The classic conundrum that bubbles to the surface when defining a system roadmap over the longterm is the question of how much effort to dedicate to the rollout of visible new features, compared to the equally important yet invisible factors of performance, security and system stability. As with most systems too, the team needs to work within constraints of available personnel and resources and use these with a modicum of sound judgement. So the conversation on how best to proceed with PatientView’s evolution over time is an ongoing one, involving the core team of our medical director, product manager, local admins, support staff and of course the thousands of dedicated patients who make up our core user base.
The launch of PatientView 2.0 back in 2015 unlocked a host of new possibilities – and it felt as if we could finally be an active participant in the new digital age. Suddenly, the site looked and acted smartly on mobile phones and tablets. The aspirations to open up PatientView to all medical specialties or to customise it for specific rare disease groups, to launch a secure mobile app for iOS and Android complete with blood result notifications and the ability to snap and share photos/videos, were at last realised in the course of successive releases that followed.
The typical user comment on Facebook is how simple PatientView is to use now and how vital it is as part of their self-care routine. Meanwhile, the main worry expressed over time by clinical staff throughout the UK, that patients somehow need to be hand-held at all moments of their long term care plan, has melted away and been replaced by a genuine appreciation of how the service complements the sterling work that they already do. All parties benefit in terms of reducing the time and stress of repeated hospital visits, enhancing patient education about their own condition and helping patients to self manage better at home. And needless to say, being able to carry one’s own medical history in one’s pocket, having it ready to share with other doctors/ hospitals/ family members creates an instant information bridge that is priceless to all involved (anyone who has ever fumbled through reams of paper history will no doubt agree).
As the system has matured, our UK-wide user base continues to grow and the number of useful new features has mushroomed, both on the web and mobile platforms. This might have been a recipe for a situation where the weight of system usage would bring the service to its knees or the bug count would spiral out of control. As part of a steering team, there is on the one hand a desire to push out the cool new features thick and fast, but on the flip side one wants to avoid falling victim to the 6-8 year trap in the product lifecycle. Hence in order to maintain longevity, system maintenance cycles become a necessary factor in assuring the long term health of a system which is already highly functional and in essence “does what it ought to do”.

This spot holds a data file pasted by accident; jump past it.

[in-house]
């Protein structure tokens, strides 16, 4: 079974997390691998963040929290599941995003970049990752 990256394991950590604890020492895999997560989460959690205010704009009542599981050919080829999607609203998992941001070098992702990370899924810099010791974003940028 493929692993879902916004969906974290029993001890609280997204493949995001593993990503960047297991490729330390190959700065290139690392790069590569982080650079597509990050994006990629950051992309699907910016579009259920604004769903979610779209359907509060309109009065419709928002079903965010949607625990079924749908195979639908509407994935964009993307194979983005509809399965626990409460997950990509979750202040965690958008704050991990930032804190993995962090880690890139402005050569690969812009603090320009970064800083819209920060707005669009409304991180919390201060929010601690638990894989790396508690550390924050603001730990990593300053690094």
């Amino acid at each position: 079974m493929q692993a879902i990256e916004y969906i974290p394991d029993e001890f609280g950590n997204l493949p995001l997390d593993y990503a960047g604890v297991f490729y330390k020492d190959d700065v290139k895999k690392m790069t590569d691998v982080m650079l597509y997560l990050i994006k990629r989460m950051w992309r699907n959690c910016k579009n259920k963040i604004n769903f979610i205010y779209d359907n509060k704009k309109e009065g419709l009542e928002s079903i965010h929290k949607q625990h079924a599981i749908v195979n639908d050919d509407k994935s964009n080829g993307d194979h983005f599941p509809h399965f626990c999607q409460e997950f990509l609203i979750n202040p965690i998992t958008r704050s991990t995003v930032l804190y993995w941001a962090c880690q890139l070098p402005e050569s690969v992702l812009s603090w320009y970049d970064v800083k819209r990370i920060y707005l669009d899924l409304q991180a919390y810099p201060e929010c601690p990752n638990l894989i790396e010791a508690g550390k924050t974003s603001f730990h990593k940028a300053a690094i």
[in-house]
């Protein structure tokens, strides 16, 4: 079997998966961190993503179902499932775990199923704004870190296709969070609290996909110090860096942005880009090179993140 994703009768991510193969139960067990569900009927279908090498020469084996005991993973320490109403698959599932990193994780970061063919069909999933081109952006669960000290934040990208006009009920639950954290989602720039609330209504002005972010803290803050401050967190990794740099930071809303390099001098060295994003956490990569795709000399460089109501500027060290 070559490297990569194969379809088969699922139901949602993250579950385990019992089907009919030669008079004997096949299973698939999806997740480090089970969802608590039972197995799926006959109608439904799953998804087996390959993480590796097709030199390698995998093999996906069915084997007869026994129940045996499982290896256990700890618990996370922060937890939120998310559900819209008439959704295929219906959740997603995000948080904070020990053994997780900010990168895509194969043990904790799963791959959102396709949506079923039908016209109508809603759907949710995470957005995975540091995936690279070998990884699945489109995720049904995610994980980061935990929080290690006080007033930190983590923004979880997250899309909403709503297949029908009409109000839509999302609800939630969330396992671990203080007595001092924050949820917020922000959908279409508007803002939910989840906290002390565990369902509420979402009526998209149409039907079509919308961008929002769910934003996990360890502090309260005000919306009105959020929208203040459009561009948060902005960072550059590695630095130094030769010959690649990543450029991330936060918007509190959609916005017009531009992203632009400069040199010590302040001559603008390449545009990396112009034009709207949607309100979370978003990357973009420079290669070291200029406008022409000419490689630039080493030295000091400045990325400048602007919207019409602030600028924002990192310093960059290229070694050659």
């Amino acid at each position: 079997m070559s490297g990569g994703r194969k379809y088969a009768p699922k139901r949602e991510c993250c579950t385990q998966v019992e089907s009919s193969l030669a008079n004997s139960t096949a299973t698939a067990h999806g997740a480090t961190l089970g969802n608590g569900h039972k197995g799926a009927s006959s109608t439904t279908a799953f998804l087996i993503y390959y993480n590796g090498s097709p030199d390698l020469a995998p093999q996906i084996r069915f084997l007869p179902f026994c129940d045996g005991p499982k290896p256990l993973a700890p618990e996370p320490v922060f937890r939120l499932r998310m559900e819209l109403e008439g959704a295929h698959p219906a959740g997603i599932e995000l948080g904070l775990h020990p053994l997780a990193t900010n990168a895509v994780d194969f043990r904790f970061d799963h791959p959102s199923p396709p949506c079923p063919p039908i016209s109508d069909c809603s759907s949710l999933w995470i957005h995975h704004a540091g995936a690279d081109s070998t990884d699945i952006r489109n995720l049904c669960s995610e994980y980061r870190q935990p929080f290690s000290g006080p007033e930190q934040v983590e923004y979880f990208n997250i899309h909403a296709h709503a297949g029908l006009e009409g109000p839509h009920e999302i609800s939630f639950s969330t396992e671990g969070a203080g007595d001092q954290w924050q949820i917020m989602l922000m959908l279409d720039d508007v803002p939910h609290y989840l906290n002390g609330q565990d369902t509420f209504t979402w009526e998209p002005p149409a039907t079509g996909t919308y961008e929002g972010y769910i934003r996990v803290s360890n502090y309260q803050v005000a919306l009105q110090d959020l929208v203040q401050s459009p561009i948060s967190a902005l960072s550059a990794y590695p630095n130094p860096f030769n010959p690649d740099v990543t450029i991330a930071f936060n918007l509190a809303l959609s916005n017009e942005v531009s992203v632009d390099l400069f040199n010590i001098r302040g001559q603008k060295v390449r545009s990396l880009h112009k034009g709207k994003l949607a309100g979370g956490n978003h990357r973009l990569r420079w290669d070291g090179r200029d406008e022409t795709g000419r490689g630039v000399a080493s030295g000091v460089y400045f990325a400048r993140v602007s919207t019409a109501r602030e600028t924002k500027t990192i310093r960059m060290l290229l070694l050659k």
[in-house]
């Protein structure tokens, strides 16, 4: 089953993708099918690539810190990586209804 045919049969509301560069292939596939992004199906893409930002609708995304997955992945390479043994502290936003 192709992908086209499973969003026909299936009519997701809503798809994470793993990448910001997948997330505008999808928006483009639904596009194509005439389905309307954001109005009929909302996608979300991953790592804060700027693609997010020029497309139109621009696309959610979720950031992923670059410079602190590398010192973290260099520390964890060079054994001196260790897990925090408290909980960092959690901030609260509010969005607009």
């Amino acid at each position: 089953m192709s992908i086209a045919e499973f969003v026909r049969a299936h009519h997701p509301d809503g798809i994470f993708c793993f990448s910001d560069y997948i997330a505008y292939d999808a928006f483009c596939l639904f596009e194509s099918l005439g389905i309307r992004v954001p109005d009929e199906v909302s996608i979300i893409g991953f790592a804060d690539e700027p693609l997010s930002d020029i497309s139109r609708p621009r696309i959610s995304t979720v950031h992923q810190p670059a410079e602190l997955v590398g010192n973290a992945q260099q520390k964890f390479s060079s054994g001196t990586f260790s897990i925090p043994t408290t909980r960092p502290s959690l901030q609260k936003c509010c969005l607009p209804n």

Coinciding as it has done with the implementation of European GDPR guidelines, and with regular penetration testing occurring in parallel, the latest maintenance cycle has allowed the team to achieve the following objectives, among many others:
- Ensuring internal and external processes align with GDPR guidelines
- Upgrading of the secure server environment, including significant boosts in memory and disk space
- Updating of core libraries throughout the PatientView codebase, while reducing major bug counts down to a handful
- Database analysis, partitioning and optimisation
- Streamlining and modernising the deploy process for system patches and new releases
Granted, the above will mean very little to most daily users, however much like structural or aesthetic preventative work on a building, delay it for long enough and things will invariably degrade. Do it correctly though, and you’ll be setting the system up on even firmer foundations, ready for the next growth and innovation cycle.
Returning to the title of the post – does the perfect patient portal exist? Well, given rapidly changing digital trends and the system maintenance conundrum, not to mention the complexity behind agreeing what this portal should actually look like (just ask the NHS!), the answer is we are probably not there yet, much as encouraging steps are being taken.
However, if one considers the service as being of crucial importance to our user’s daily lives, then all efforts will be made to ensure that PatientView not only achieves top marks for innovation over time, but just as importantly keeps ahead of the game in terms of security, stability and performance.